Merrillville, IN – Regional Care Group honored local human services pioneer, Robert “Bob” Krumwied, by dedicating its Geminus building as the Krumwied building. Mr. Krumwied was joined by community members, Regional Care Group CEO Bill Trowbridge, Geminus President Sonia Magallon and board members at a dedication Thursday morning. As Northwest Indiana’s first administrative service organization and one of the area’s largest not-for-profits, Geminus is the brain child of Mr. Krumwied.
“It is a privilege to honor a person who brought our community a revolutionary health care concept—that a person’s mental, physical and social health are central to quality of life,” said Terry Quinn, chairman of the Regional Care Group board of directors. “Bob united our focus on whole person health, and worked to create access to services that could not only help individuals recover from substance misuse or manage a mental illness, but also help them survive and thrive in life.”
For more than two decades, thousands of Northwest Indiana families have received access through Geminus to affordable, high-quality early childhood education opportunities, family social services and suicide-prevention and substance-use-prevention services. The not-for-profit formed in 1992 and was originally intended as a management company for Northwest Indiana's two community mental health centers: Tri-City Community Mental Health Center and Southlake Center for Mental Health (now Regional Health Systems).
Mr. Krumwied, who periodically served as president and CEO of Geminus, also served as the president and CEO of Regional Health Systems (formerly Regional Mental Health Center) from 1989 to 2019.
“Bob wasn’t afraid to take on the challenges of social health care programs,” said Don Levinson, vice chair of the Geminus board of directors. “He believed that if we help ease the impact of mental health, addictions, health care or social issues in one person’s life, it will impact the community surrounding the individual.”
Under Mr. Krumwied’s leadership, Geminus transformed from a management company to a community-based resource for social services. Today, the not-for-profit routinely employs more than 500 staff to support services for federal, state and local governmental organizations. Services include Head Start, Early Head Start, child care resource and referral services, community-based programs focusing on rental assistance, child abuse prevention, domestic violence intervention, substance-use and suicide prevention, case management, residential services, truancy prevention services, and more. In addition to community-based social services, Geminus is a member of the Regional Care Group, providing administrative support services for the network.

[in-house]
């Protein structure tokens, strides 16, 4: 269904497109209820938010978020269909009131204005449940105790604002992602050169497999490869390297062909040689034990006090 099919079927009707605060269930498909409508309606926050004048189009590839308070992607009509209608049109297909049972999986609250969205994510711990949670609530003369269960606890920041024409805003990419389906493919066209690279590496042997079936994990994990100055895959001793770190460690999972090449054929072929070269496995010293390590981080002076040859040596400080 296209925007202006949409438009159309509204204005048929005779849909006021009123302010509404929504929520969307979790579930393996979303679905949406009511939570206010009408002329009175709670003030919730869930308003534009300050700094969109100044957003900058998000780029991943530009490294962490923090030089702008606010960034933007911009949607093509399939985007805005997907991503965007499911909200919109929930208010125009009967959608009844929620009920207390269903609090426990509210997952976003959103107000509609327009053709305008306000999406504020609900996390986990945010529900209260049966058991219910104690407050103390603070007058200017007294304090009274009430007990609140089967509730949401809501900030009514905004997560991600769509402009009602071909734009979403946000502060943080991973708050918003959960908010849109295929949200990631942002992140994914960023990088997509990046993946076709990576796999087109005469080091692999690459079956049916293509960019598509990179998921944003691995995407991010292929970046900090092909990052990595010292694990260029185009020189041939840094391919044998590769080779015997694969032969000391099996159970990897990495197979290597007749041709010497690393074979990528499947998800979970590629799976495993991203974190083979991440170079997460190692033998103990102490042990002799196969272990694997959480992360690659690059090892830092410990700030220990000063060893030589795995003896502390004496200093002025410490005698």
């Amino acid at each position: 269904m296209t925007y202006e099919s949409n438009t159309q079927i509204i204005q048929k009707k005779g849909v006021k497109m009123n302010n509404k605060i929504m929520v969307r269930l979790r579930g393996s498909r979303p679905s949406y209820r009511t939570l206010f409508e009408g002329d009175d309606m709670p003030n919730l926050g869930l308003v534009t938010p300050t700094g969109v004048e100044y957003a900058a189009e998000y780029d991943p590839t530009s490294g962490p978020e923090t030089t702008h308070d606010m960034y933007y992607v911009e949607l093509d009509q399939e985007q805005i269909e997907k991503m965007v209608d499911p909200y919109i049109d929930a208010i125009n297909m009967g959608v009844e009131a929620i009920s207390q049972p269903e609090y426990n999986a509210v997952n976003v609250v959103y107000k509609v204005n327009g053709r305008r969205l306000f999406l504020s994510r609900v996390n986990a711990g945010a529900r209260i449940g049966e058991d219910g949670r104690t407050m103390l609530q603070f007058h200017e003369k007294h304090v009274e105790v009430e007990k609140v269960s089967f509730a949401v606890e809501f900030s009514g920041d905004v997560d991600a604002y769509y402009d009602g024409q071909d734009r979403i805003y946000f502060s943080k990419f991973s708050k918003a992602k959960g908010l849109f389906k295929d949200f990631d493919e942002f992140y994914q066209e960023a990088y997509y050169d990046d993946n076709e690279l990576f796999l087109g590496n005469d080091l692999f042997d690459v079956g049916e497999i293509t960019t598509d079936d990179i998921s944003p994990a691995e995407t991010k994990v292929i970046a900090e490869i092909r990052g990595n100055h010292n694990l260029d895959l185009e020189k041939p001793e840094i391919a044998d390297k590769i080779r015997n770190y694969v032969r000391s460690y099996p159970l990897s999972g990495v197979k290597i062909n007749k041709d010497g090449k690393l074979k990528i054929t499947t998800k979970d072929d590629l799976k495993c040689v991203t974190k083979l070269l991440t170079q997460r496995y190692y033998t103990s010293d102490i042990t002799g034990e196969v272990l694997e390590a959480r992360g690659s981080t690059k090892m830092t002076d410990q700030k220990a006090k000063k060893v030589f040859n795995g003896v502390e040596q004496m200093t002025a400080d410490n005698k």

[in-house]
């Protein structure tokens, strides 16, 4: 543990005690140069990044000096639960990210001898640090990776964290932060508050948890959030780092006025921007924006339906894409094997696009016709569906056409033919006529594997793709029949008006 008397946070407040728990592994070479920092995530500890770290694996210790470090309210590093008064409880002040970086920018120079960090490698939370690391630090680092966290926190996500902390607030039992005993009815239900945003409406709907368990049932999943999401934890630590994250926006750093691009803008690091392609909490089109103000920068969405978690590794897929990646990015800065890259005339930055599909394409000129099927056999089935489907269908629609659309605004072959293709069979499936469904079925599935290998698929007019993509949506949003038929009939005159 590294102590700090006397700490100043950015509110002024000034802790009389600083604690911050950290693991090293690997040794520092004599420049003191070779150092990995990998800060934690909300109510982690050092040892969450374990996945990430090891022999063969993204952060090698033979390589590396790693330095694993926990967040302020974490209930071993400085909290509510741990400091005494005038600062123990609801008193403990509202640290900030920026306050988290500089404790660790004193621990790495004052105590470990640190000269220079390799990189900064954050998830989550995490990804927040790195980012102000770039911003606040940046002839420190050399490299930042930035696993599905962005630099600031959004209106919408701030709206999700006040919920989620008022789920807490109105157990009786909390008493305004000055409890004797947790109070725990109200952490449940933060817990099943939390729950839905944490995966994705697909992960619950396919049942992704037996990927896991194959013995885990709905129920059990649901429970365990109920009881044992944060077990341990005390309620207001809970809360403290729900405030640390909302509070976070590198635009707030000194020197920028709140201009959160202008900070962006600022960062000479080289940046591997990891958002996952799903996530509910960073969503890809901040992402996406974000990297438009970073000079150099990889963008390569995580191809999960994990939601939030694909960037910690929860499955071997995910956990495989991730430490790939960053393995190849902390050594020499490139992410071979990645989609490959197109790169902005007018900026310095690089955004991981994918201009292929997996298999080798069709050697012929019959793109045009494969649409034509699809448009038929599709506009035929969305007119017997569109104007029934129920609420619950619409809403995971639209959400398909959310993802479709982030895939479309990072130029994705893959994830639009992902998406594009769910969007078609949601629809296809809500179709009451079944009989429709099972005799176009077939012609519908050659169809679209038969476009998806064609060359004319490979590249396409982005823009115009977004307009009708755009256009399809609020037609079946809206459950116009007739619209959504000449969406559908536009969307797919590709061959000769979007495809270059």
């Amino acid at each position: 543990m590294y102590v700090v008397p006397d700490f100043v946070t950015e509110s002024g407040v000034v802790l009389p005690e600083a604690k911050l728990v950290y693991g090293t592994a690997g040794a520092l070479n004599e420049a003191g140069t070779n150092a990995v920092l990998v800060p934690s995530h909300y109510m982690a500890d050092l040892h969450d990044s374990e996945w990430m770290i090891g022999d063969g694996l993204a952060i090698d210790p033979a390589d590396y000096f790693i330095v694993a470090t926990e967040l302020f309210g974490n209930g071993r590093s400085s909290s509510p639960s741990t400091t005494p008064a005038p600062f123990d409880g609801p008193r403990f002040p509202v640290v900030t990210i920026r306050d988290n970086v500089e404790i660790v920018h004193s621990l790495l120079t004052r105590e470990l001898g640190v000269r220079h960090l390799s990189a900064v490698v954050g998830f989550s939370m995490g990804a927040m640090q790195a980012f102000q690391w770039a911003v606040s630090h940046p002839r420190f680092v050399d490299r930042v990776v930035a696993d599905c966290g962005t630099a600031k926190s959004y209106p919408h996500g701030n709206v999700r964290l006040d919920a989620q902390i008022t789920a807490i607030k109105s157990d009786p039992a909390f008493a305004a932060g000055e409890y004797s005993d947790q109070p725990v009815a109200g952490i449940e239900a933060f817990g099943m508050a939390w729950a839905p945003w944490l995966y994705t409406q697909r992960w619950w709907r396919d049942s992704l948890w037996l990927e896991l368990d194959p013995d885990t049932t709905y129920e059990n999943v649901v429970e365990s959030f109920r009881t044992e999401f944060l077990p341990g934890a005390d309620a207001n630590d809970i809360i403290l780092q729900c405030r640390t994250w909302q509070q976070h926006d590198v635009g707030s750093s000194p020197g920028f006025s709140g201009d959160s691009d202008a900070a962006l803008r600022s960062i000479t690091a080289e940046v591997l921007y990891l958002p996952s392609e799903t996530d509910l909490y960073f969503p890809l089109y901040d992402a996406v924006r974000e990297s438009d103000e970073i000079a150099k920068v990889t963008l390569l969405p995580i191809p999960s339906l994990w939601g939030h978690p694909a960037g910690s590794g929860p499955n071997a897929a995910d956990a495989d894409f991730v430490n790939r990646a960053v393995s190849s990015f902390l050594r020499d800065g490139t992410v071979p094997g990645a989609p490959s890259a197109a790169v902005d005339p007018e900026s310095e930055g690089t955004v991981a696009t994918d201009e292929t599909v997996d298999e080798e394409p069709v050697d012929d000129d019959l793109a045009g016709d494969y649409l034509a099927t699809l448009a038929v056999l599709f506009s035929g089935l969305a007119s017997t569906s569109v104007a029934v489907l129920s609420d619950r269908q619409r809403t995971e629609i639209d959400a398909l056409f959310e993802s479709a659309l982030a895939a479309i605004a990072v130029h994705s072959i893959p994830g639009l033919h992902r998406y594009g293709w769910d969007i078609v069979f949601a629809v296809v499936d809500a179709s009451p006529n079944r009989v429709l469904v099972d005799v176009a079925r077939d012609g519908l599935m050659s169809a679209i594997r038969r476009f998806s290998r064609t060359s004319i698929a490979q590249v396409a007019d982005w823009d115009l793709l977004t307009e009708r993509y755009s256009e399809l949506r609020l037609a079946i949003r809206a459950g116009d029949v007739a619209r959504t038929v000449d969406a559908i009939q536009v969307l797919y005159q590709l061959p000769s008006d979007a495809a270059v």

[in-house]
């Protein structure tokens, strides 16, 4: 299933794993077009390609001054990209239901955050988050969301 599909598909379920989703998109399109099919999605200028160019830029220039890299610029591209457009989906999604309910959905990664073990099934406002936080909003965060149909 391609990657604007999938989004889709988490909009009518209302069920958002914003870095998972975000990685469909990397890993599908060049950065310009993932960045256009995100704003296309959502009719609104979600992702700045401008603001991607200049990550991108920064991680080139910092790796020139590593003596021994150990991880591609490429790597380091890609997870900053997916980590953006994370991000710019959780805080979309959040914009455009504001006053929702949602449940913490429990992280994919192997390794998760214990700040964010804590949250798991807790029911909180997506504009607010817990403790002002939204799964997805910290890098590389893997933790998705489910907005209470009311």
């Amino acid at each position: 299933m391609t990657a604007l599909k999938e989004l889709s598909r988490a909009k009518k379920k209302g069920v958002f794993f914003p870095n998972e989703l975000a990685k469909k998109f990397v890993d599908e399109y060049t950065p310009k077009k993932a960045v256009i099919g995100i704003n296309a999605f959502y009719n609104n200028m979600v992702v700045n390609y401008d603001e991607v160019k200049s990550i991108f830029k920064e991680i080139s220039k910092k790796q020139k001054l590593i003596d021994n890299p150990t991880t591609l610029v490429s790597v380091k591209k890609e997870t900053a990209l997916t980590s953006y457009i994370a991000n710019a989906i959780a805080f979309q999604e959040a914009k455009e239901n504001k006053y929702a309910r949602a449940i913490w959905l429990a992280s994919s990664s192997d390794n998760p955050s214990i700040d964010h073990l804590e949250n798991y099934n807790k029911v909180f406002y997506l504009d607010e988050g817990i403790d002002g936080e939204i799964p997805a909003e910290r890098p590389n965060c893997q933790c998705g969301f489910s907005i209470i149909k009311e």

“Bob’s commitment to whole-person health gave thousands of Hoosiers hope and a chance at lifelong resiliency,” said Bill Trowbridge, CEO of Regional Care Group. “I’m glad the Geminus building will serve as a reminder of his achievements and our purpose.
“I had a front row seat to work with talented and empathetic staff who helped Hoosiers get much needed assistance where it worked best for them—in their home community,” Krumwied said. “It’s been a wonderful to be a part of a journey that will continue to grow and change community-based health.”
Robert “Bob” Krumwied spent his career striving for Hoosiers to receive the highest quality of care in mental health and substance use treatment possible. After creating Geminus, Krumwied went on to unite Lake County’s two community mental health centers, the Tri-City Community Mental Health Center — Tri-City — and the Southlake Mental Health Center, into Regional Mental Health Center, now known as Regional Health Systems, and sought to integrate treatment for mental health, physical health and social health needs. Regional’s innovative strategy of aligning the importance of mental health with physical health and social health led to the eventual creation of Regional Health Clinic, the first federally qualified health center in Indiana to open within a community mental health center. The expansions and changes, however, do not end there. Krumwied identified the area’s need to provide long-term residential care to homeless and low-income adults coping with complex and severe mental health issues. Lake Park Residential Care opened its doors in 2006 in Lake Station and, since then, has served hundreds of adults who would have otherwise been displaced, homeless or worse.
Krumwied’s last significant professional achievement—before retirement—helped bring the first psychiatry residency program to Northern Indiana. The psychiatry residency program is a partnership with the Indiana University School of Medicine, the Northwest Indiana Graduate Medical Education Consortium and Regional Health Systems. Krumwied’s commitment to building lifelong resiliency for each individual served will resonate for generations to come. His dedication to the betterment of people and of Indiana was recognized early in his profession: Krumwied received the Distinguished Hoosier Award from Governor Robert Orr, and the Sagamore of the Wabash award—the highest honor an Indiana governor bestows—from Governor Evan Bayh. Prior to joining Tri-City Mental Health Center, now Regional Health Systems, as its CEO in 1989, Mr. Krumwied served as the acting commissioner for the Indiana Department of Mental Health.
Regional Care Group
Regional Care Group is Indiana’s largest and most comprehensive network of community-based health care and social services. Providing a complete continuum of care through Regional Health Systems, Geminus Corporation, and Lake Park Residential Care, we treat the whole-person. For more information, visit www.rhs.care